This week Gtmhub announced a $9 million Series A led by CRV. The investment was not a large round, even for an A. But the capital found its way into one of the fastest-growing SaaS companies that we’ve spoken with recently, which made it interesting all the same.
And, the firm was willing to talk about its financial performance in some detail. The combination made its Series A impossible to ignore.
TechCrunch caught up with Gtmhub’s CMO Seth Elliott this morning to learn more.
What it does
Let’s start with OKRs. Objectives and key results, better known as OKRs, are a method for organizational planning. They are famous thanks to their roots in Google’s success, but have since broken free of the technology world and become a well-known planning method for corporations of all sizes and types.
Gtmhub deals with them, providing software and services around OKR implementation, training and tracking. (If you an OKR neophyte, head here for a quick overview of what they are.)
Making OKR software isn’t a differentiator in today’s market. Ally does it (it also raised capital recently), along with WorkBoard, Koan and Lattice, among others.
Given the crowded market, Gtmhub stressed during our call how it thinks of itself as differentiated. The company has three things that it hopes will give it an edge in the market. The first is a focus on enterprise customers. According to Elliott, enterprise-sized clients are his company’s “bread and butter,” from a revenue perspective. Instead of starting with a small or mid-sized business target market and later targeting enterprise-scale customers, Gtmhub is going after the top-end of the market first.
Second, the company’s software is designed to interface with external tooling, allowing for real-time OKR tracking as it ingests information to help teams vet how they are progressing against their goals. And, the firm is working on a marketplace where, over time, customers will be able to learn from existing OKR setups and leverage analytics setups that help with data importation and visibility.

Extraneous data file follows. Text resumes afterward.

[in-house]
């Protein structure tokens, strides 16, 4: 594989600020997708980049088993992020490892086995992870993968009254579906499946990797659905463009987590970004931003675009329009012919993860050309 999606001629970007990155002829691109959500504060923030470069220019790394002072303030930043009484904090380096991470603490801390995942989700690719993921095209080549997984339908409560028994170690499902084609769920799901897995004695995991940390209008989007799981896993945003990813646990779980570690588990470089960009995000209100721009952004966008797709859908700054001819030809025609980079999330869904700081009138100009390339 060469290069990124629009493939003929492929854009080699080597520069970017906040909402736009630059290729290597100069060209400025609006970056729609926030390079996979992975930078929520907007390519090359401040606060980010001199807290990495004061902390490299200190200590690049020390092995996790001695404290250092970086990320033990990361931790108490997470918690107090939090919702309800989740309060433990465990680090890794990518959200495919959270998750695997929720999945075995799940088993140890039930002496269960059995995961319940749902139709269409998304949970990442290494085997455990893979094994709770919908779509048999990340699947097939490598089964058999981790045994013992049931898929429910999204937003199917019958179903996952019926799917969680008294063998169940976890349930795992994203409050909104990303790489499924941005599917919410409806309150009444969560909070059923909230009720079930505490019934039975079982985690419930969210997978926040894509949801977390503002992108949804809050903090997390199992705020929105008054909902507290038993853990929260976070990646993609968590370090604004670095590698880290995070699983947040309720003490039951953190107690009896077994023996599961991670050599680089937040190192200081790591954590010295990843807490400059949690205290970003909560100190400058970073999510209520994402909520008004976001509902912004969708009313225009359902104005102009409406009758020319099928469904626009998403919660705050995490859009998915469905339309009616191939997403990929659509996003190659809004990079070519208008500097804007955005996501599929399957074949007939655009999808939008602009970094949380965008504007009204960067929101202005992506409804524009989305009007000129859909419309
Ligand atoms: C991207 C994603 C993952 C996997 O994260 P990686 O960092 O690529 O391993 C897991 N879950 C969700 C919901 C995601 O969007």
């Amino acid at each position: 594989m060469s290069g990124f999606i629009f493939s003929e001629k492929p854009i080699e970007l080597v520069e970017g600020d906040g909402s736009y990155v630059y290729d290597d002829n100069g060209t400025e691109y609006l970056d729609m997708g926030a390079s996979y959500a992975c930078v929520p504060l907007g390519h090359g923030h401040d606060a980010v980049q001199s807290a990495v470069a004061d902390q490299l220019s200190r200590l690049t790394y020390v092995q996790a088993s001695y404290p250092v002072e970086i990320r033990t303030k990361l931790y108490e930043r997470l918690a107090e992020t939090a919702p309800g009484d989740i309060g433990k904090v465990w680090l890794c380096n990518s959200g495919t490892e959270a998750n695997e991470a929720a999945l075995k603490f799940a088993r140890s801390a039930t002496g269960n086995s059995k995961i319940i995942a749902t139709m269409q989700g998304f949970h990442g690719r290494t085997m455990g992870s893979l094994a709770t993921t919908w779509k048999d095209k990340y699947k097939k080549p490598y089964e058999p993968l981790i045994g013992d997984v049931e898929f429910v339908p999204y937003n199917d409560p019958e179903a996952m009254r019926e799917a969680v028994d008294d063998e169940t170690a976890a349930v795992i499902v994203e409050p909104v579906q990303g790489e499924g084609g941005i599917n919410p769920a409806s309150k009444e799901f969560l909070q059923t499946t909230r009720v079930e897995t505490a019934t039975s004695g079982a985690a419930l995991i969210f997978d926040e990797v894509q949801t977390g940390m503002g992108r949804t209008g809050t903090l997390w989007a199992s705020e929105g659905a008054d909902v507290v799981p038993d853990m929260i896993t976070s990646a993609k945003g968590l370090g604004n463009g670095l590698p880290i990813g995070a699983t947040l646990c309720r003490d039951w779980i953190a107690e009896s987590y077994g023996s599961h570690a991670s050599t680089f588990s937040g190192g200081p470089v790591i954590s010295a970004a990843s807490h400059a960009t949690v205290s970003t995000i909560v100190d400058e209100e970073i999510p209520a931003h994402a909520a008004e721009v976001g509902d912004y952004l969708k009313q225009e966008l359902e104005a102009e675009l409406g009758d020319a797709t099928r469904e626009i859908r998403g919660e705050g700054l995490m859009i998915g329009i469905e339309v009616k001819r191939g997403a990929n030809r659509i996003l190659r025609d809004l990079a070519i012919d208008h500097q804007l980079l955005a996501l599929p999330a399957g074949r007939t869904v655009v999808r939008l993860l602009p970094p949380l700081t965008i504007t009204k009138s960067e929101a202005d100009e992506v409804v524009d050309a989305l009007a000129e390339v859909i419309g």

In its own words, Gtmhub is an OKR-centric software company, while “provid[ing] a long-term vision and the execution process necessary to bridge the strategy/execution gap,” according to Elliot.
Notably, Gtmhub, despite its enterprise focus, is not abandoning smaller companies. According to Elliot, the startup is announcing a new, stripped-down, $1 per user per month plan next week called START, aimed at smaller firms.
If START is an attempt to onboard companies when they are small so they can be upsold later, or if it is more a contra-competitor move, isn’t clear. But the new, cheap plan (priced at about 10% of other Gtmhub tiers) could shake up the OKR software space by making table-stakes features worth less than they were before.
Gtmhub is a distributed company, with offices in Denver, Sofia, Berlin and London for its roughly 60 workers. You might think, given its global footprint and number of employees, that the company had raised lots of capital to fund its operations. The opposite, as it turns out.
The startup’s $9 million Series A dwarfs its preceding rounds, including about $1.3 million in seed capital raised (here) in February of 2018. Aside from those checks and the new capital, all we know about Gtmhub’s fundraising history is that it picked up $100,000 in angel money in early 2017.
All told, Gtmhub has raised just over $10 million to date, making its Series A about 87% of its known raised capital. That’s not the mark of a company built on burn.
Of course, if Gtmhub kept a lid on its expenses by growing slowly, its parsimony might be more sin than virtue; after all, private companies backed with venture dollars are built for expansion.
The opposite, as it turns out.
Elliot shared a number of notable metrics with TechCrunch that we’ve prepared for you below, in an ingestible format:
- ARR growth: Over 400% year-over-year (YoY)
- Gross margin: Above 90%, up from over 80% YoY
- ACV trends: +650% YoY
Take a moment and square those results with how much capital Gtmhub raised and ask yourself if the performance matches the raise. It doesn’t. I suspect that Gtmhub could have raised a lot more money than it chose to, given its growth rate and other marks of financial health.
But, after expanding to 60 people on less than $3.5 million in known venture, the company probably isn’t too unprofitable, and can do a lot with just $9 million. (Gtmhub could also raise more if it needed to, given its metrics.)
With Gtmhub and Ally each flush with new cash, it’s going to be enjoyable to watch the OKR and OKR-empowered software space grow over the next few years. There will be eventual consolidation, right?
Correction: This post misstated the amount of capital raised by Gtmhub before its Series A and has been corrected.